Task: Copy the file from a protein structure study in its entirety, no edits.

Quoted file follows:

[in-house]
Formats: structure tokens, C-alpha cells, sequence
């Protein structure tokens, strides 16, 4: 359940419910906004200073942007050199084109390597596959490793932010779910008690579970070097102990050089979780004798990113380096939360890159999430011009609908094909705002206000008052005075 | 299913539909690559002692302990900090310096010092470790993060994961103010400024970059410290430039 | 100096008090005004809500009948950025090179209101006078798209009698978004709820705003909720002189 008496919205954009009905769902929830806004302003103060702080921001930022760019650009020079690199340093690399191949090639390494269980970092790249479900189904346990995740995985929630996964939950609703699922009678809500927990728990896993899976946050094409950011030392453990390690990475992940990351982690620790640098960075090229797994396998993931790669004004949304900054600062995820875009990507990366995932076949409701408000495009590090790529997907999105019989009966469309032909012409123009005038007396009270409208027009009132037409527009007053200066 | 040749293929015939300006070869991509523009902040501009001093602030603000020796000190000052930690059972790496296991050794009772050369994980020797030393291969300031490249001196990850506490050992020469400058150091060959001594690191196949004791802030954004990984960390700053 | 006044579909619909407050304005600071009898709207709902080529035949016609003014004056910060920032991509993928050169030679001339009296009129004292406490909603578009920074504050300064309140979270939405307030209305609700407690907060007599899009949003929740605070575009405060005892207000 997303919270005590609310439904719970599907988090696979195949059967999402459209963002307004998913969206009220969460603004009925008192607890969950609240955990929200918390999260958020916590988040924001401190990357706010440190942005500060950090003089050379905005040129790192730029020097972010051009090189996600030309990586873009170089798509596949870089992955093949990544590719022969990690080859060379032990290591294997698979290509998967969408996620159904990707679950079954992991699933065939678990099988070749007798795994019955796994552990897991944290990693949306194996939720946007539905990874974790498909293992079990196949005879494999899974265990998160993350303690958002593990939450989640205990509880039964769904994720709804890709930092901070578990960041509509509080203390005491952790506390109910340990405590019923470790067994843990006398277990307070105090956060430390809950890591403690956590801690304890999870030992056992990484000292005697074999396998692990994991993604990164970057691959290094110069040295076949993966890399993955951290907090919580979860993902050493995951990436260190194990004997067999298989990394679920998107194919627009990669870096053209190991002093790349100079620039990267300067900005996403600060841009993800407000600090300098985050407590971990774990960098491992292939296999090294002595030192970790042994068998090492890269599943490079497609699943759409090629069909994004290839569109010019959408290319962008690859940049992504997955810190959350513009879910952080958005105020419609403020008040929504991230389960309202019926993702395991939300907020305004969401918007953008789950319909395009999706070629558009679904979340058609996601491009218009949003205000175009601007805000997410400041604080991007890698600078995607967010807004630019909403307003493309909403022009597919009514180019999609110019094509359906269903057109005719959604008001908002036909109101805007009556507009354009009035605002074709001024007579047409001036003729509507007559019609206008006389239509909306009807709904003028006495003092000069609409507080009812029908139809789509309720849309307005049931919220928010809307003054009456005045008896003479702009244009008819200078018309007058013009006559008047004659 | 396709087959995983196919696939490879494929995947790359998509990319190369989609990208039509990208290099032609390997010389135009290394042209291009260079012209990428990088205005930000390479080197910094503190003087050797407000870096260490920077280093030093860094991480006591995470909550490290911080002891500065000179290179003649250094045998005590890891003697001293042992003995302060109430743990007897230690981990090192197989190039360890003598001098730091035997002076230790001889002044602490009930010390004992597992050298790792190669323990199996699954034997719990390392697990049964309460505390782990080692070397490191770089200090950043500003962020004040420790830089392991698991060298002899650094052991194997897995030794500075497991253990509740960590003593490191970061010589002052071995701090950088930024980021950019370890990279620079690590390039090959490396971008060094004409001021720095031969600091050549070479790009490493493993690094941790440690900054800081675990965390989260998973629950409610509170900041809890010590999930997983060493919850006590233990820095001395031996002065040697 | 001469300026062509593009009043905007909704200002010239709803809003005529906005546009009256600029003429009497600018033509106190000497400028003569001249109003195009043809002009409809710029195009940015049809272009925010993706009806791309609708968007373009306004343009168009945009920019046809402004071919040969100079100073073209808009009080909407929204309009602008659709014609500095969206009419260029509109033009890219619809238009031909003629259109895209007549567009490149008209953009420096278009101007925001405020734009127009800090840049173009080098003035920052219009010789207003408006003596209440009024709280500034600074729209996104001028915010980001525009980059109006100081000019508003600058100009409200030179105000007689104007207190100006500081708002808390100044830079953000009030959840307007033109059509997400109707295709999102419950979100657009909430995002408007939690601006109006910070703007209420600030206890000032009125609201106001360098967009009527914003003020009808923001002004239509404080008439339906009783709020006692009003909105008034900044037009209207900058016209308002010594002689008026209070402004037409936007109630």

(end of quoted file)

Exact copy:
[in-house]
Formats: structure tokens, C-alpha cells, sequence
């Protein structure tokens, strides 16, 4: 359940419910906004200073942007050199084109390597596959490793932010779910008690579970070097102990050089979780004798990113380096939360890159999430011009609908094909705002206000008052005075 | 299913539909690559002692302990900090310096010092470790993060994961103010400024970059410290430039 | 100096008090005004809500009948950025090179209101006078798209009698978004709820705003909720002189 008496919205954009009905769902929830806004302003103060702080921001930022760019650009020079690199340093690399191949090639390494269980970092790249479900189904346990995740995985929630996964939950609703699922009678809500927990728990896993899976946050094409950011030392453990390690990475992940990351982690620790640098960075090229797994396998993931790669004004949304900054600062995820875009990507990366995932076949409701408000495009590090790529997907999105019989009966469309032909012409123009005038007396009270409208027009009132037409527009007053200066 | 040749293929015939300006070869991509523009902040501009001093602030603000020796000190000052930690059972790496296991050794009772050369994980020797030393291969300031490249001196990850506490050992020469400058150091060959001594690191196949004791802030954004990984960390700053 | 006044579909619909407050304005600071009898709207709902080529035949016609003014004056910060920032991509993928050169030679001339009296009129004292406490909603578009920074504050300064309140979270939405307030209305609700407690907060007599899009949003929740605070575009405060005892207000 997303919270005590609310439904719970599907988090696979195949059967999402459209963002307004998913969206009220969460603004009925008192607890969950609240955990929200918390999260958020916590988040924001401190990357706010440190942005500060950090003089050379905005040129790192730029020097972010051009090189996600030309990586873009170089798509596949870089992955093949990544590719022969990690080859060379032990290591294997698979290509998967969408996620159904990707679950079954992991699933065939678990099988070749007798795994019955796994552990897991944290990693949306194996939720946007539905990874974790498909293992079990196949005879494999899974265990998160993350303690958002593990939450989640205990509880039964769904994720709804890709930092901070578990960041509509509080203390005491952790506390109910340990405590019923470790067994843990006398277990307070105090956060430390809950890591403690956590801690304890999870030992056992990484000292005697074999396998692990994991993604990164970057691959290094110069040295076949993966890399993955951290907090919580979860993902050493995951990436260190194990004997067999298989990394679920998107194919627009990669870096053209190991002093790349100079620039990267300067900005996403600060841009993800407000600090300098985050407590971990774990960098491992292939296999090294002595030192970790042994068998090492890269599943490079497609699943759409090629069909994004290839569109010019959408290319962008690859940049992504997955810190959350513009879910952080958005105020419609403020008040929504991230389960309202019926993702395991939300907020305004969401918007953008789950319909395009999706070629558009679904979340058609996601491009218009949003205000175009601007805000997410400041604080991007890698600078995607967010807004630019909403307003493309909403022009597919009514180019999609110019094509359906269903057109005719959604008001908002036909109101805007009556507009354009009035605002074709001024007579047409001036003729509507007559019609206008006389239509909306009807709904003028006495003092000069609409507080009812029908139809789509309720849309307005049931919220928010809307003054009456005045008896003479702009244009008819200078018309007058013009006559008047004659 | 396709087959995983196919696939490879494929995947790359998509990319190369989609990208039509990208290099032609390997010389135009290394042209291009260079012209990428990088205005930000390479080197910094503190003087050797407000870096260490920077280093030093860094991480006591995470909550490290911080002891500065000179290179003649250094045998005590890891003697001293042992003995302060109430743990007897230690981990090192197989190039360890003598001098730091035997002076230790001889002044602490009930010390004992597992050298790792190669323990199996699954034997719990390392697990049964309460505390782990080692070397490191770089200090950043500003962020004040420790830089392991698991060298002899650094052991194997897995030794500075497991253990509740960590003593490191970061010589002052071995701090950088930024980021950019370890990279620079690590390039090959490396971008060094004409001021720095031969600091050549070479790009490493493993690094941790440690900054800081675990965390989260998973629950409610509170900041809890010590999930997983060493919850006590233990820095001395031996002065040697 | 001469300026062509593009009043905007909704200002010239709803809003005529906005546009009256600029003429009497600018033509106190000497400028003569001249109003195009043809002009409809710029195009940015049809272009925010993706009806791309609708968007373009306004343009168009945009920019046809402004071919040969100079100073073209808009009080909407929204309009602008659709014609500095969206009419260029509109033009890219619809238009031909003629259109895209007549567009490149008209953009420096278009101007925001405020734009127009800090840049173009080098003035920052219009010789207003408006003596209440009024709280500034600074729209996104001028915010980001525009980059109006100081000019508003600058100009409200030179105000007689104007207190100006500081708002808390100044830079953000009030959840307007033109059509997400109707295709999102419950979100657009909430995002408007939690601006109006910070703007209420600030206890000032009125609201106001360098967009009527914003003020009808923001002004239509404080008439339906009783709020006692009003909105008034900044037009209207900058016209308002010594002689008026209070402004037409936007109630």